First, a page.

Chapter 7

This Chapter discusses how St. Paul reworks or rethinks the Jewish views of eschatology. The author shows that Paul makes Jewish eschatology come to pass in Jesus Christ, the Messiah. He writes, taken from Romans 8.17, 28-30, “the spirit conforms the Messiah’s people to his suffering and glory, so that the Jewish expectation of the coming of the Messiah is not just fulfilled in the Messiah himself, but, extraordinarily, in His people as well.” Jewish eschatology thinks God will put all things right. They are the chosen ones, they have covenants with God and if God doesn’t make all things right, and paganism not defeated, then even God is in question. Paul reshapes Jewish views by showing that though Jesus Christ and His death, resurrection and ascension, all is fulfilled. Paul paints a vision that the end of all things is derived from the Old Testament and is in two stages. He redefines the Jewish doctrine using both the Messiah and the Holy Spirit.

I most enjoyed the comparison to the exodus and the two comings of Jesus Christ. First we are baptized into the Messiah as when the Israelites crossed the Red Sea. Now we live in between times like the wandering in the desert. We sin and suffer, but still are walking with God. We are no longer slaves of the Torah when we walk with the Holy Spirit and keep Him as our guide. Till the second coming when there will be a new heaven and new earth, we then will reach the Promised Land.

Chapter 6

This Chapter 6, “Reworking of God’s People” focuses on Paul’s emphasis and convincing argument that ALL people belong to God’s family.  N.T. Wright points out that throughout the Old Testament, it is shown that God chose Israel as His chosen people and it was the belief of the Jews that because of this, only Jews were the selected people, the special people, of God, who were to be His royal nation, His holy priests and the light of the world.  Paul takes this thought and shows how election is redefined through the Messiah.  As seen in Galatians 3, God desires a family of all people, Jews and Gentiles alike, and this is very difficult for the faithful Jews to accept.  Wright shows that Paul preached unity of God’s people through this redefinition of election and that God has one family, not two.  His family consists of all those who believe in the gospel.  This family is defined as the people of the Messiah, no longer Jew or Gentile.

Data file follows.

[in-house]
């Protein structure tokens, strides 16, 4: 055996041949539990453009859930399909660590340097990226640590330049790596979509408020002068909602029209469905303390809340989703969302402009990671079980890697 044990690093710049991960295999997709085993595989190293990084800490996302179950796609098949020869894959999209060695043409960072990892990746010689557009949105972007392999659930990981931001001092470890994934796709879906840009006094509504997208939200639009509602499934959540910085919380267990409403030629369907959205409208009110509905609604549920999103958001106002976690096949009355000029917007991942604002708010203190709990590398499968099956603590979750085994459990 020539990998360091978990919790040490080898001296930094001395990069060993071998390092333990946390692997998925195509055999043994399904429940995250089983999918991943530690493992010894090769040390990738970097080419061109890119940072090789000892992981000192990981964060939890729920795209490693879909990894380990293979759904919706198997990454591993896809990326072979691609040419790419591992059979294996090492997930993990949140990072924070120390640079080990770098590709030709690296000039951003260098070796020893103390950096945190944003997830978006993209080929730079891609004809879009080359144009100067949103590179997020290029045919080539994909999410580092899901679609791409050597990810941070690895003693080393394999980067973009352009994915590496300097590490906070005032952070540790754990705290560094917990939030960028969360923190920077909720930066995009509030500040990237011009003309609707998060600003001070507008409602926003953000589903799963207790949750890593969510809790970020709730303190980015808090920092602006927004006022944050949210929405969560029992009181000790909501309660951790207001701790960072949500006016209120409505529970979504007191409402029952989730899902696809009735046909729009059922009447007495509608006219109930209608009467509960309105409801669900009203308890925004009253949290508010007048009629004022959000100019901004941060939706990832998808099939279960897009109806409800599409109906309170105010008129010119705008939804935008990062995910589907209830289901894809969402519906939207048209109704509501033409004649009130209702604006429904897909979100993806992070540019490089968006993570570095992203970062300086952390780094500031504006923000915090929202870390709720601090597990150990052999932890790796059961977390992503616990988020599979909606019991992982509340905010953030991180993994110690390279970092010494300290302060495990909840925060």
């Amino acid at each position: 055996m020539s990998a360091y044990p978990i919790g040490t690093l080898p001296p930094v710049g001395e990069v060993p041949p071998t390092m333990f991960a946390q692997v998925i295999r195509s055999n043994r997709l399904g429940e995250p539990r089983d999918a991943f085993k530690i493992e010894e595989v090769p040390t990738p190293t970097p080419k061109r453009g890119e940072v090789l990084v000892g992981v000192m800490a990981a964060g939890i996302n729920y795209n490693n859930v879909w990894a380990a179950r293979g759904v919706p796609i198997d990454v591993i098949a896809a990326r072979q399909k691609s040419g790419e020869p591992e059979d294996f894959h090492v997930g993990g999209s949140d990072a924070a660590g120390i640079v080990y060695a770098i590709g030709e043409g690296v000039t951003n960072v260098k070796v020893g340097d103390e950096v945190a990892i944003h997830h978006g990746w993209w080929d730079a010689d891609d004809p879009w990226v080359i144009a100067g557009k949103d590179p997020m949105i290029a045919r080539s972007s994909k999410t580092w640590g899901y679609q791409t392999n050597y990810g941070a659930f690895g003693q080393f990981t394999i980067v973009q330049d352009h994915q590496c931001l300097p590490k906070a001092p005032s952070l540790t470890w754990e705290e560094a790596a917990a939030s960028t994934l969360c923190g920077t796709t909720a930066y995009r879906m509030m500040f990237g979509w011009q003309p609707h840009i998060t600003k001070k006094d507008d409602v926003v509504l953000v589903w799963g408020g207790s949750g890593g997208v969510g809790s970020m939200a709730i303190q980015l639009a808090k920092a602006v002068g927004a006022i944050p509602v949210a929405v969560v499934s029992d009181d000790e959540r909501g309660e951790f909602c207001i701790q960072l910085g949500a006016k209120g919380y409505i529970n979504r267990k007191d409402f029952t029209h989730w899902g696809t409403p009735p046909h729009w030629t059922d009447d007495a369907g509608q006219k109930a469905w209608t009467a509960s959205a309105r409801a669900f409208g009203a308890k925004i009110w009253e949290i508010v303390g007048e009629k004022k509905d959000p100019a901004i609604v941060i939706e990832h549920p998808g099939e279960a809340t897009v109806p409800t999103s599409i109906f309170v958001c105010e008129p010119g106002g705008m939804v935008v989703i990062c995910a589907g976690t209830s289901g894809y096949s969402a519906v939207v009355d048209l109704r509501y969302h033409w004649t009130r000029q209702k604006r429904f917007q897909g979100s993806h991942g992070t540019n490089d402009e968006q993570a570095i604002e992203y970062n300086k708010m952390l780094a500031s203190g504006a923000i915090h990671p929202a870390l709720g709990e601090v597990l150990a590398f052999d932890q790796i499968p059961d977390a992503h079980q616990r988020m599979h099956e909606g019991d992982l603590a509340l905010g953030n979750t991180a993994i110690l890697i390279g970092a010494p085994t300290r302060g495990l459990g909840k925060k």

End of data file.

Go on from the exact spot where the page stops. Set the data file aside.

Wright shows that the “Messiah represents His people so that what is true of Him is true of them.  He has been crucified; therefore they have been crucified with Him.  They share His new life, not in terms of fleshly identity, that is, of Jewish ethnicity, but in terms of the Messiah’s own new life, a life in which all nations can share equally (p. 113)”. This is not an abandoning of the Jewish ways, but a reworking of God’s people in the Messiah to unite His family as one people.

This is a beautiful way to express the intense love that God has for all His people.  In Christ, we are united as faithful believers.  The Messiah came not to divide but to unite and those who participate in both faith and works are called to become one family in Christ.

Chapter 5 – Rethinking God

In Chapter 5 of “Paul, N.T. Wright reviews the way that St. Paul puts forth a fresh new way of looking at God, steeped in Jewish tradition but redefined in terms of the reality of Jesus of Nazareth as the long awaited Messiah.  He covers the Jewish theology of Monotheism (one God), Election (one People of God) and Eschatology (one future for God’s world), but in the light of Christ.